“It takes a considerable amount of signal-processing power and know how to optimally operate a thermometer-coded DAC, but the benefit with this approach is that it almost entirely removes the linear distortion from the signal. (Bear in mind that the highly artificial distortion many DACs produce is very noticeable to humans and has a negative impact on perceived sound quality.)
“The Ring DAC process may be thought of as decorrelating errors. Background noise (an uncorrelated error, one which is not linked to the audio signal itself) is very prevalent in nature, whereas artificial distortion (a correlated error) is not. This results in the Ring DAC having class-leading distortion performance, particularly at lower signal levels. This means that more fine musical detail can be resolved and heard.”
Giolas took it from there: “The dCS Digital Platform (DDP) instructs the Ring DAC which resistor ‘latches’ to turn off and on via a dCS-designed software system we call the ‘mapper’. Its sophisticated quasi-randomization accomplishes this in such a way that any component value errors are averaged out, vastly improving linearity over ladder DACs and other conventional DACs.” dCS had previously addressed and improved its mapper technology in 2017, when the Rossini 2.0 upgrade provided a choice of new or legacy mapping algorithms. David Steven, managing director of dCS, noted by email, “The mapping process is vital to the performance of the DAC and is performed in programmable logic (FPGA). As we improve it, we can upgrade the performance of units in the field (eg, most recently with Bartók 2.0). The Apex hardware changes take full advantage of and build upon the high-speed mappers that were installed during the 2.0 software update to the Ring DAC.”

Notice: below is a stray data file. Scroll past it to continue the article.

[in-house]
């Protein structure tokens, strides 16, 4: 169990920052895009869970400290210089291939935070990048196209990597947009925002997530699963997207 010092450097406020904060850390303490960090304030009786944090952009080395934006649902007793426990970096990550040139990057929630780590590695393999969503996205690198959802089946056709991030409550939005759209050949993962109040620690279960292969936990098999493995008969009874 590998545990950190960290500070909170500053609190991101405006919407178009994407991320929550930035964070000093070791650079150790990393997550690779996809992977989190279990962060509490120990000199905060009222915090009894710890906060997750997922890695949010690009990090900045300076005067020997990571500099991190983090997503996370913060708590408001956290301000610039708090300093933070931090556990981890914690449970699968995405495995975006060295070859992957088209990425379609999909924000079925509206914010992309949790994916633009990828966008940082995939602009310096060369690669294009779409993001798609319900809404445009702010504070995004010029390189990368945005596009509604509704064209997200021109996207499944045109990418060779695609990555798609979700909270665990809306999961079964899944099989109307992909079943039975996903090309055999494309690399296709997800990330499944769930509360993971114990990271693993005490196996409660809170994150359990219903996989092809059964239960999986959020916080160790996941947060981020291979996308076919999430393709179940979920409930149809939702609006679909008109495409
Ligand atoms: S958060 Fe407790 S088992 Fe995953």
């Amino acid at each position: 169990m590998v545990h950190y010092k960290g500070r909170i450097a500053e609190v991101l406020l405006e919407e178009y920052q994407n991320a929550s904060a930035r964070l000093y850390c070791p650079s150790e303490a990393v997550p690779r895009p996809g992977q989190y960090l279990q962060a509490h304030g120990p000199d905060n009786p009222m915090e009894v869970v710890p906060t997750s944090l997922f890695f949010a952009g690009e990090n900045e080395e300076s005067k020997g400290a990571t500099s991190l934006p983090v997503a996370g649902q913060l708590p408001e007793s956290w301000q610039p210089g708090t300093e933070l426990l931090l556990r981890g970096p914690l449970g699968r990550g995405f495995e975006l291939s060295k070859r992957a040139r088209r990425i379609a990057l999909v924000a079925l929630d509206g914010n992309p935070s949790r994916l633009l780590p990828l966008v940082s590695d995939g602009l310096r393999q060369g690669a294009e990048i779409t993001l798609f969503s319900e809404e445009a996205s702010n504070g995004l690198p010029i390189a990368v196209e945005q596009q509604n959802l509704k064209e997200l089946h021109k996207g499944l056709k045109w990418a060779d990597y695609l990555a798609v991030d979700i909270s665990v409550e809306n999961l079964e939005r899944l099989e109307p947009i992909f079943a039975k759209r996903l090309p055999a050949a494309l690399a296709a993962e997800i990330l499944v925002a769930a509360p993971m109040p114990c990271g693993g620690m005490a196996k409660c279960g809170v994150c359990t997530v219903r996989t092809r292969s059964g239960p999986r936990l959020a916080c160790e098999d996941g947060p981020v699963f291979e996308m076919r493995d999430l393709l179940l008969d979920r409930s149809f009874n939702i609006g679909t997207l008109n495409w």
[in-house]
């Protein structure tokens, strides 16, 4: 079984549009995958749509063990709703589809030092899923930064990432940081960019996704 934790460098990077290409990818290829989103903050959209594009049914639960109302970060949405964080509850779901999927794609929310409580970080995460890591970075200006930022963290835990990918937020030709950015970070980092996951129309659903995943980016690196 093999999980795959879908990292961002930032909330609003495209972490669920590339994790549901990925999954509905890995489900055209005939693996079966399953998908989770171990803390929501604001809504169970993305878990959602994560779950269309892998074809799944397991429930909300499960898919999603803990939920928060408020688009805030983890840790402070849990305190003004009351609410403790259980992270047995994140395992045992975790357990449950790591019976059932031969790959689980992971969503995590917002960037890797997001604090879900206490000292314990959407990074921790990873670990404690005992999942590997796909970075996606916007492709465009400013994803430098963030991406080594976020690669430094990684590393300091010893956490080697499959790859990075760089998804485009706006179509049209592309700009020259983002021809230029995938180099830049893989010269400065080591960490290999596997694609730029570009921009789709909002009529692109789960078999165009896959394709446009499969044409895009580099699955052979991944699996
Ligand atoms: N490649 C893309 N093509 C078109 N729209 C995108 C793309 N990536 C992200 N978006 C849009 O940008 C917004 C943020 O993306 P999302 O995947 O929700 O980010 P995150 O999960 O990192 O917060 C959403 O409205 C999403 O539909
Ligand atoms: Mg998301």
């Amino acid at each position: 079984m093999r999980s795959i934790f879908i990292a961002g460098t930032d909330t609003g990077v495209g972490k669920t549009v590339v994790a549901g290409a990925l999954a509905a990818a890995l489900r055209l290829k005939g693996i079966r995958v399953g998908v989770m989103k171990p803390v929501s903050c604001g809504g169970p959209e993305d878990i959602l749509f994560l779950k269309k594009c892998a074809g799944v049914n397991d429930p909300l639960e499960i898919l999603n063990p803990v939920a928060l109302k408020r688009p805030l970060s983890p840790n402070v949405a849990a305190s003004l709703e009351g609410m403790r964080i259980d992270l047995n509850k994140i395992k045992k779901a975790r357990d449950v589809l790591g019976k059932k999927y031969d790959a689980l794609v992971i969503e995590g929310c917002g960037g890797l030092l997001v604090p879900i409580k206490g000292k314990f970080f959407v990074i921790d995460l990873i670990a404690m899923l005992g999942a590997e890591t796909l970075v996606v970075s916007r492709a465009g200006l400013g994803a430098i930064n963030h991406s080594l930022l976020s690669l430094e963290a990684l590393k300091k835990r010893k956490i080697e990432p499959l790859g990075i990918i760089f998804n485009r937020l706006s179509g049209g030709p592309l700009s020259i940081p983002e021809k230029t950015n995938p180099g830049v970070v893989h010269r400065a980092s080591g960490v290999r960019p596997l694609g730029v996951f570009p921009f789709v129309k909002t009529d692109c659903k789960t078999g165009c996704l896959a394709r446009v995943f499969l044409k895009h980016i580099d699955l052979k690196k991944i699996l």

“The new Ring DAC Apex hardware features several modifications,” Giolas continued. “The reference supply that feeds the Ring DAC circuit board was one of the first areas that dCS engineers looked at during the research and development phase. Their investigation led them to make some significant adjustments and enhancements. The engineers also thoroughly modified and improved all subsequent stages of the Ring DAC, including the summing and filter stages. The Ring DAC output stage responsible for buffering the analogue signals generated by the Ring DAC was redesigned (footnote 5). Other changes to the Ring DAC’s hardware included replacing individual transistors on the Ring DAC circuit board with a compound pair, thereby improving symmetry and linearity, and adjusting the layout of components on the Ring DAC circuit board. The result of these various adaptations is a new, enhanced analogue board that is quieter than previous iterations and over 12dB more linear in the second harmonic.”